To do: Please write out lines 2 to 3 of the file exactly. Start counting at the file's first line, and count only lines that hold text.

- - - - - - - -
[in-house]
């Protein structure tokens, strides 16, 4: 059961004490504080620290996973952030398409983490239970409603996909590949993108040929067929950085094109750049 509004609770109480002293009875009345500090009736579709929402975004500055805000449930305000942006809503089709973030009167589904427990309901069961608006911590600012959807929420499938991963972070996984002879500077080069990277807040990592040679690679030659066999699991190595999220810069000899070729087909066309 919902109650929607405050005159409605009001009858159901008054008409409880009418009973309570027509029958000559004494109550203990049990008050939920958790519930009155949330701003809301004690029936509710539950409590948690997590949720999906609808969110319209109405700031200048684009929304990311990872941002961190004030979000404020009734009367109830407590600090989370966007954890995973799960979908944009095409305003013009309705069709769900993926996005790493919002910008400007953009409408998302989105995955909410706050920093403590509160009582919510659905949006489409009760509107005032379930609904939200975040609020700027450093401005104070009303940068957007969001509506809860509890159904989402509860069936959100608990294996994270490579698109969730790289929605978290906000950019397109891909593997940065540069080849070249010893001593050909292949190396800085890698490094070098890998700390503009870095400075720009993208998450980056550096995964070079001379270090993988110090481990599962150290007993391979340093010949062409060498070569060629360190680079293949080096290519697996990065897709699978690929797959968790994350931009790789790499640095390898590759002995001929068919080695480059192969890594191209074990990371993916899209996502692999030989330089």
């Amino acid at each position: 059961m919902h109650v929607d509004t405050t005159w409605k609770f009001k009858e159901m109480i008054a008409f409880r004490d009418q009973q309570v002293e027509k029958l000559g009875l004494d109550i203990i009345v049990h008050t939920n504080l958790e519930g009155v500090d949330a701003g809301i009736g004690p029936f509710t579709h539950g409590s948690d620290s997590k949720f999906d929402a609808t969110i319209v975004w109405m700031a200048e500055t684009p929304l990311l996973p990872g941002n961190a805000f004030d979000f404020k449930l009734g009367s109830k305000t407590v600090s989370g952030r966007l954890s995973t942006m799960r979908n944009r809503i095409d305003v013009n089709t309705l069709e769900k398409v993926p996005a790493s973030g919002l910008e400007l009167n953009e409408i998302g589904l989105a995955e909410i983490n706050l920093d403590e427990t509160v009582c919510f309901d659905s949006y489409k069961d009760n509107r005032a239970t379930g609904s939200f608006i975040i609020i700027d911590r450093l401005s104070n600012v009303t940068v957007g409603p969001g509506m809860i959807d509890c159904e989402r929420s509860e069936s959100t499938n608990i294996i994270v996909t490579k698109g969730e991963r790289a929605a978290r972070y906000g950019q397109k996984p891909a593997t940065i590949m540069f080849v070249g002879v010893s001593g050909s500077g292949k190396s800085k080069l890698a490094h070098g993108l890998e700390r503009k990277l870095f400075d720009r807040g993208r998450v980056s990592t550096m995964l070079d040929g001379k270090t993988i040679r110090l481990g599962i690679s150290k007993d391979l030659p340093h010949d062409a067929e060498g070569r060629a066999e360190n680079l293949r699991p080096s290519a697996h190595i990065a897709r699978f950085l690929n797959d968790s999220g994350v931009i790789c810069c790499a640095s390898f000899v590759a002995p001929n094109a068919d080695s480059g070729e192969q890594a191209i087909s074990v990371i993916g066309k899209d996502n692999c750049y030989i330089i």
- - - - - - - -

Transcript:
């Protein structure tokens, strides 16, 4: 059961004490504080620290996973952030398409983490239970409603996909590949993108040929067929950085094109750049 509004609770109480002293009875009345500090009736579709929402975004500055805000449930305000942006809503089709973030009167589904427990309901069961608006911590600012959807929420499938991963972070996984002879500077080069990277807040990592040679690679030659066999699991190595999220810069000899070729087909066309 919902109650929607405050005159409605009001009858159901008054008409409880009418009973309570027509029958000559004494109550203990049990008050939920958790519930009155949330701003809301004690029936509710539950409590948690997590949720999906609808969110319209109405700031200048684009929304990311990872941002961190004030979000404020009734009367109830407590600090989370966007954890995973799960979908944009095409305003013009309705069709769900993926996005790493919002910008400007953009409408998302989105995955909410706050920093403590509160009582919510659905949006489409009760509107005032379930609904939200975040609020700027450093401005104070009303940068957007969001509506809860509890159904989402509860069936959100608990294996994270490579698109969730790289929605978290906000950019397109891909593997940065540069080849070249010893001593050909292949190396800085890698490094070098890998700390503009870095400075720009993208998450980056550096995964070079001379270090993988110090481990599962150290007993391979340093010949062409060498070569060629360190680079293949080096290519697996990065897709699978690929797959968790994350931009790789790499640095390898590759002995001929068919080695480059192969890594191209074990990371993916899209996502692999030989330089």
């Amino acid at each position: 059961m919902h109650v929607d509004t405050t005159w409605k609770f009001k009858e159901m109480i008054a008409f409880r004490d009418q009973q309570v002293e027509k029958l000559g009875l004494d109550i203990i009345v049990h008050t939920n504080l958790e519930g009155v500090d949330a701003g809301i009736g004690p029936f509710t579709h539950g409590s948690d620290s997590k949720f999906d929402a609808t969110i319209v975004w109405m700031a200048e500055t684009p929304l990311l996973p990872g941002n961190a805000f004030d979000f404020k449930l009734g009367s109830k305000t407590v600090s989370g952030r966007l954890s995973t942006m799960r979908n944009r809503i095409d305003v013009n089709t309705l069709e769900k398409v993926p996005a790493s973030g919002l910008e400007l009167n953009e409408i998302g589904l989105a995955e909410i983490n706050l920093d403590e427990t509160v009582c919510f309901d659905s949006y489409k069961d009760n509107r005032a239970t379930g609904s939200f608006i975040i609020i700027d911590r450093l401005s104070n600012v009303t940068v957007g409603p969001g509506m809860i959807d509890c159904e989402r929420s509860e069936s959100t499938n608990i294996i994270v996909t490579k698109g969730e991963r790289a929605a978290r972070y906000g950019q397109k996984p891909a593997t940065i590949m540069f080849v070249g002879v010893s001593g050909s500077g292949k190396s800085k080069l890698a490094h070098g993108l890998e700390r503009k990277l870095f400075d720009r807040g993208r998450v980056s990592t550096m995964l070079d040929g001379k270090t993988i040679r110090l481990g599962i690679s150290k007993d391979l030659p340093h010949d062409a067929e060498g070569r060629a066999e360190n680079l293949r699991p080096s290519a697996h190595i990065a897709r699978f950085l690929n797959d968790s999220g994350v931009i790789c810069c790499a640095s390898f000899v590759a002995p001929n094109a068919d080695s480059g070729e192969q890594a191209i087909s074990v990371i993916g066309k899209d996502n692999c750049y030989i330089i």